Q - While I haven't tested a spiral loop side-by-side with a box loop, I think the spiral loop nulls are both deeper and sharper. The most useful nulls, however, are obtained when you use an air core loop to "spoil" the pattern of the ferrite core loop or when you use a phasing unit like the Quantum phaser. Often it's not the depth or sharpness of the null that's important; it's the "shape" and direction of the null(s).
A - I also conducted parallel tests between a 2' spiral ( pancake ) loop ( unamplified ) and my 2' box loop. Although the results weren't completely conclusive, I found that more often than not the box loop provided deeper and sharper nulls. However when a broader null is wanted, the spiral loop was the preference. With the spiral design, the nulls are blunted, and unsymmetrical. I believe this is because the loop cannot be center-tapped to properly balance it. The two sides of the winding are unequal. It is this balancing, and the use of a split-stator tuning cap that allows over 60 dB nulls on a 4-foot pre-amplified box loop. In Gordon Nelson’s article on loop pattern distortion, he states that because of the ratio of width to face of the winding, a spiral loop should produce broader nulls and sharper peaks. He also states that in box loops, spacing of the turns is often critical – closer is better.
Q – I have two elevated longwires, one, about 250’ long and end-fed; the other of equal length but off-center ‘T-fed’. One runs N – S, the other E – W. Would termination of these provide any significant benefits ?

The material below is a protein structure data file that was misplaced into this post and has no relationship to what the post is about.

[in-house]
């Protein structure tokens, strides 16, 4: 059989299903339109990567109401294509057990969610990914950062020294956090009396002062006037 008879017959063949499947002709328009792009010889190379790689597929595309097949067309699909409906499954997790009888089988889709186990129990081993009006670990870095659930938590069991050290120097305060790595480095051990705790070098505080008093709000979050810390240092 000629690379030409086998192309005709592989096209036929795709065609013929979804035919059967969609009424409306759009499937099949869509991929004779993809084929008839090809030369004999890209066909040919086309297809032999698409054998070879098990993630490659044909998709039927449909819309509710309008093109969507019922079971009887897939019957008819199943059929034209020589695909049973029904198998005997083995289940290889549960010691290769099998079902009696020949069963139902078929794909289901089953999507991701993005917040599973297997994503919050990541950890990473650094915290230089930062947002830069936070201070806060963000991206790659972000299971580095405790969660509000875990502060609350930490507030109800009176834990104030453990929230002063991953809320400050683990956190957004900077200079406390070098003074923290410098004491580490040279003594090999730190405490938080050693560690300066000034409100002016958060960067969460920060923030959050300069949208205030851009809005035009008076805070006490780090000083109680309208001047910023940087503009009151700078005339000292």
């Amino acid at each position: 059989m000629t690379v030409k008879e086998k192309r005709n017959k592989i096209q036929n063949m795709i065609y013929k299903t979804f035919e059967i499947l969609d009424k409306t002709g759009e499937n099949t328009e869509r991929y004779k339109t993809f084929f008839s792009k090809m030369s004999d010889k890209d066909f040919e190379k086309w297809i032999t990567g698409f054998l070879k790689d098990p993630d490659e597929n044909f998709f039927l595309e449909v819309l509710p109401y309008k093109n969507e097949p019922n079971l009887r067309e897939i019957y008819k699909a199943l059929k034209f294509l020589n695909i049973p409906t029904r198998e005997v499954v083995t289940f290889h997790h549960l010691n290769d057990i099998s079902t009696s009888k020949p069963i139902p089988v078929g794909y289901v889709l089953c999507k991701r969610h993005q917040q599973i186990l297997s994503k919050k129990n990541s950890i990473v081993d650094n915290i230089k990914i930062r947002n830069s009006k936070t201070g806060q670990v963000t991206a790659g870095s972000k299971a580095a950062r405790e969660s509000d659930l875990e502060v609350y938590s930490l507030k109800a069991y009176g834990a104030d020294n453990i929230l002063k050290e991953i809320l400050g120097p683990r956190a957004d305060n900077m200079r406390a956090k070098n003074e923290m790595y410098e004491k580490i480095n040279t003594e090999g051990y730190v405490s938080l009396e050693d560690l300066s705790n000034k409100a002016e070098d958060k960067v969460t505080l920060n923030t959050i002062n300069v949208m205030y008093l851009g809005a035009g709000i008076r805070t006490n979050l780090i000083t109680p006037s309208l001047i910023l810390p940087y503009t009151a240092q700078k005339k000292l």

A – From a reception performance standpoint, I believe not. I’ve not aware of any strong evidence that termination of above-ground antennas of this length or shorter gain much in terms of directivity or signal strength. Termination can be critical in longer wires, and even shorter ones used in counterpoise to longer wires, but otherwise it may not be worth the effort, although if someone else has experience to the contrary I’ll be happy to include it in a future column.
Q – Does grounding/termination of above-ground wires increase the likelihood of attracting lightning ?
A – The answer depends on the height, surrounding trees or structure, and how the wires are suspended. Lightning will seek the easiest path to ground, which usually translates into seeking the closest, highest clear path. Thus, a wire hung between and within trees should be a lower risk comparatively as opposed to an antenna strung from a metal mast atop a building. Similarly, a wire high up in the highest trees in the area is more likely to be struck than the lower wire amidst a number of trees.
Please remember to keep sending me your questions or your suggestions for future topic-oriented columns to me either via the NRCDXAS listserv, by off-line email or by regular mail! I’d like to acknowledge the many members who provided material for the answers in this column: Powell Way, Rick Kenneally, Chuck Hutton, Bruce Conti, Rick Kunath, Harry Helms & Gerry Thomas.